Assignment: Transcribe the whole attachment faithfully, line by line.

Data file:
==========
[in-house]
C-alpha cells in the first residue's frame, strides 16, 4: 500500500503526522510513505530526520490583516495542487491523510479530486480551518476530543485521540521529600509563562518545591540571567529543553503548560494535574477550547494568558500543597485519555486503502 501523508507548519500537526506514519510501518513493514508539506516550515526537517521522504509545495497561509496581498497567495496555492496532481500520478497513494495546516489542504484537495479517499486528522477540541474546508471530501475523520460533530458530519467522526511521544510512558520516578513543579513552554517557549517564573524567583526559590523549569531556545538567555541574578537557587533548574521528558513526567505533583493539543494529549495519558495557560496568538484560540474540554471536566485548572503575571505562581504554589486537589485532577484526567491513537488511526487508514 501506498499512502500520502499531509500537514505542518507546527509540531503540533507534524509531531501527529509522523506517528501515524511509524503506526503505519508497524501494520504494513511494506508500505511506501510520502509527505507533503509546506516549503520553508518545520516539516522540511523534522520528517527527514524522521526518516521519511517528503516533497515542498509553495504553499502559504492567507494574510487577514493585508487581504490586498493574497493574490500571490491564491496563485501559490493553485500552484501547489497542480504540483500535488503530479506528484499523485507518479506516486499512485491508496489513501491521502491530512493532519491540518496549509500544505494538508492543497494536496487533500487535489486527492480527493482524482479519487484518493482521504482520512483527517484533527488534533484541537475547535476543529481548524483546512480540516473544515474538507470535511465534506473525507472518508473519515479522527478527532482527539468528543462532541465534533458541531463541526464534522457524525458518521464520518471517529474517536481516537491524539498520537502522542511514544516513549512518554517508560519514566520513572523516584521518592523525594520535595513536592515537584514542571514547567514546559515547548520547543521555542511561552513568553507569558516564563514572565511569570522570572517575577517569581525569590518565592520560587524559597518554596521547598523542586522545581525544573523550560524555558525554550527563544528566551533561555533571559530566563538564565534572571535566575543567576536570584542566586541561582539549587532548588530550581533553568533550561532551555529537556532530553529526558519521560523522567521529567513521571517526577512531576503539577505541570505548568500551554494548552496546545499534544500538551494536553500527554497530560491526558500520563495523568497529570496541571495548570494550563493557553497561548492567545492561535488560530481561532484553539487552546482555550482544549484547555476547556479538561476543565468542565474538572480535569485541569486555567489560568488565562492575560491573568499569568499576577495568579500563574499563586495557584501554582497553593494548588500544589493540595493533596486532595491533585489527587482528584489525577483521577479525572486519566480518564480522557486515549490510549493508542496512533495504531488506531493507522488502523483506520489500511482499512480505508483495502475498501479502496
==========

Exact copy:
[in-house]
C-alpha cells in the first residue's frame, strides 16, 4: 500500500503526522510513505530526520490583516495542487491523510479530486480551518476530543485521540521529600509563562518545591540571567529543553503548560494535574477550547494568558500543597485519555486503502 501523508507548519500537526506514519510501518513493514508539506516550515526537517521522504509545495497561509496581498497567495496555492496532481500520478497513494495546516489542504484537495479517499486528522477540541474546508471530501475523520460533530458530519467522526511521544510512558520516578513543579513552554517557549517564573524567583526559590523549569531556545538567555541574578537557587533548574521528558513526567505533583493539543494529549495519558495557560496568538484560540474540554471536566485548572503575571505562581504554589486537589485532577484526567491513537488511526487508514 501506498499512502500520502499531509500537514505542518507546527509540531503540533507534524509531531501527529509522523506517528501515524511509524503506526503505519508497524501494520504494513511494506508500505511506501510520502509527505507533503509546506516549503520553508518545520516539516522540511523534522520528517527527514524522521526518516521519511517528503516533497515542498509553495504553499502559504492567507494574510487577514493585508487581504490586498493574497493574490500571490491564491496563485501559490493553485500552484501547489497542480504540483500535488503530479506528484499523485507518479506516486499512485491508496489513501491521502491530512493532519491540518496549509500544505494538508492543497494536496487533500487535489486527492480527493482524482479519487484518493482521504482520512483527517484533527488534533484541537475547535476543529481548524483546512480540516473544515474538507470535511465534506473525507472518508473519515479522527478527532482527539468528543462532541465534533458541531463541526464534522457524525458518521464520518471517529474517536481516537491524539498520537502522542511514544516513549512518554517508560519514566520513572523516584521518592523525594520535595513536592515537584514542571514547567514546559515547548520547543521555542511561552513568553507569558516564563514572565511569570522570572517575577517569581525569590518565592520560587524559597518554596521547598523542586522545581525544573523550560524555558525554550527563544528566551533561555533571559530566563538564565534572571535566575543567576536570584542566586541561582539549587532548588530550581533553568533550561532551555529537556532530553529526558519521560523522567521529567513521571517526577512531576503539577505541570505548568500551554494548552496546545499534544500538551494536553500527554497530560491526558500520563495523568497529570496541571495548570494550563493557553497561548492567545492561535488560530481561532484553539487552546482555550482544549484547555476547556479538561476543565468542565474538572480535569485541569486555567489560568488565562492575560491573568499569568499576577495568579500563574499563586495557584501554582497553593494548588500544589493540595493533596486532595491533585489527587482528584489525577483521577479525572486519566480518564480522557486515549490510549493508542496512533495504531488506531493507522488502523483506520489500511482499512480505508483495502475498501479502496